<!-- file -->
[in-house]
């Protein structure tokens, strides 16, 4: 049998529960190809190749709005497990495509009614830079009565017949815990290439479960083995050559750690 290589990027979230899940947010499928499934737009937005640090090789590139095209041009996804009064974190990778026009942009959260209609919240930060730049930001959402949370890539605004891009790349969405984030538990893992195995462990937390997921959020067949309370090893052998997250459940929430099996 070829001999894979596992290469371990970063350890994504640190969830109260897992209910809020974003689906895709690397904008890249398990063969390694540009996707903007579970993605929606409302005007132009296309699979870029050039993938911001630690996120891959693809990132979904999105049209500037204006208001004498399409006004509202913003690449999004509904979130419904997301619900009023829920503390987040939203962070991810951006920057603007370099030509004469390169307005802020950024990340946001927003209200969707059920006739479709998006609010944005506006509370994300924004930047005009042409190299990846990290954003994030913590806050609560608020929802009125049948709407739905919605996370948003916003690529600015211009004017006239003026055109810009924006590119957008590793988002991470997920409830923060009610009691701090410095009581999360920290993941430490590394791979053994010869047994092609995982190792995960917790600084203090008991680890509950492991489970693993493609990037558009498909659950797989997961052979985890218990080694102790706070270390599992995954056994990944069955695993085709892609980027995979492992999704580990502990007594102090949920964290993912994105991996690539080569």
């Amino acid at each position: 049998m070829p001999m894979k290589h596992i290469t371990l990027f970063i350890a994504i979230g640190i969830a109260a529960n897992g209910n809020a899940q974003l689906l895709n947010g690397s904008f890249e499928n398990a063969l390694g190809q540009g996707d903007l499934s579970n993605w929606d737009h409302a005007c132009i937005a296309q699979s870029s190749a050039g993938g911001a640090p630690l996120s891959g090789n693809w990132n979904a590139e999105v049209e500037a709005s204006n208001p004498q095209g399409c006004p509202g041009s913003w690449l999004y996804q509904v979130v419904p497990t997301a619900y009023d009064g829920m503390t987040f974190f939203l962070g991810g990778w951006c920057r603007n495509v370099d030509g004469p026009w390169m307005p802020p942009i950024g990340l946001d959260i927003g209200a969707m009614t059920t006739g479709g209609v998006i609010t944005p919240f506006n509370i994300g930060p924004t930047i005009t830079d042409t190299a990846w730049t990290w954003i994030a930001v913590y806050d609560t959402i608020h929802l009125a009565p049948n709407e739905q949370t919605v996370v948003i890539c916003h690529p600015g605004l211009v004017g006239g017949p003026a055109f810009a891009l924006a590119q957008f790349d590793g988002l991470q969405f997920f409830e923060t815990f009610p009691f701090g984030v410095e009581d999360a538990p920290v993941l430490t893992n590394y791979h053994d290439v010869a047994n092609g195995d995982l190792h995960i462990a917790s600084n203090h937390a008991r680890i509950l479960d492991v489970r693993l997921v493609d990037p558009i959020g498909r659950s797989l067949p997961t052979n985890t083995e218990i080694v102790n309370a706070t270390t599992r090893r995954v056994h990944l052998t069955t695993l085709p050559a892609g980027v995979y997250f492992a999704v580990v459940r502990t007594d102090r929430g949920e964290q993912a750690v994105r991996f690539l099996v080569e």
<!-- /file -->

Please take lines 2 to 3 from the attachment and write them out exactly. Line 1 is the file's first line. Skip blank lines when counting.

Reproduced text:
């Protein structure tokens, strides 16, 4: 049998529960190809190749709005497990495509009614830079009565017949815990290439479960083995050559750690 290589990027979230899940947010499928499934737009937005640090090789590139095209041009996804009064974190990778026009942009959260209609919240930060730049930001959402949370890539605004891009790349969405984030538990893992195995462990937390997921959020067949309370090893052998997250459940929430099996 070829001999894979596992290469371990970063350890994504640190969830109260897992209910809020974003689906895709690397904008890249398990063969390694540009996707903007579970993605929606409302005007132009296309699979870029050039993938911001630690996120891959693809990132979904999105049209500037204006208001004498399409006004509202913003690449999004509904979130419904997301619900009023829920503390987040939203962070991810951006920057603007370099030509004469390169307005802020950024990340946001927003209200969707059920006739479709998006609010944005506006509370994300924004930047005009042409190299990846990290954003994030913590806050609560608020929802009125049948709407739905919605996370948003916003690529600015211009004017006239003026055109810009924006590119957008590793988002991470997920409830923060009610009691701090410095009581999360920290993941430490590394791979053994010869047994092609995982190792995960917790600084203090008991680890509950492991489970693993493609990037558009498909659950797989997961052979985890218990080694102790706070270390599992995954056994990944069955695993085709892609980027995979492992999704580990502990007594102090949920964290993912994105991996690539080569």
């Amino acid at each position: 049998m070829p001999m894979k290589h596992i290469t371990l990027f970063i350890a994504i979230g640190i969830a109260a529960n897992g209910n809020a899940q974003l689906l895709n947010g690397s904008f890249e499928n398990a063969l390694g190809q540009g996707d903007l499934s579970n993605w929606d737009h409302a005007c132009i937005a296309q699979s870029s190749a050039g993938g911001a640090p630690l996120s891959g090789n693809w990132n979904a590139e999105v049209e500037a709005s204006n208001p004498q095209g399409c006004p509202g041009s913003w690449l999004y996804q509904v979130v419904p497990t997301a619900y009023d009064g829920m503390t987040f974190f939203l962070g991810g990778w951006c920057r603007n495509v370099d030509g004469p026009w390169m307005p802020p942009i950024g990340l946001d959260i927003g209200a969707m009614t059920t006739g479709g209609v998006i609010t944005p919240f506006n509370i994300g930060p924004t930047i005009t830079d042409t190299a990846w730049t990290w954003i994030a930001v913590y806050d609560t959402i608020h929802l009125a009565p049948n709407e739905q949370t919605v996370v948003i890539c916003h690529p600015g605004l211009v004017g006239g017949p003026a055109f810009a891009l924006a590119q957008f790349d590793g988002l991470q969405f997920f409830e923060t815990f009610p009691f701090g984030v410095e009581d999360a538990p920290v993941l430490t893992n590394y791979h053994d290439v010869a047994n092609g195995d995982l190792h995960i462990a917790s600084n203090h937390a008991r680890i509950l479960d492991v489970r693993l997921v493609d990037p558009i959020g498909r659950s797989l067949p997961t052979n985890t083995e218990i080694v102790n309370a706070t270390t599992r090893r995954v056994h990944l052998t069955t695993l085709p050559a892609g980027v995979y997250f492992a999704v580990v459940r502990t007594d102090r929430g949920e964290q993912a750690v994105r991996f690539l099996v080569e």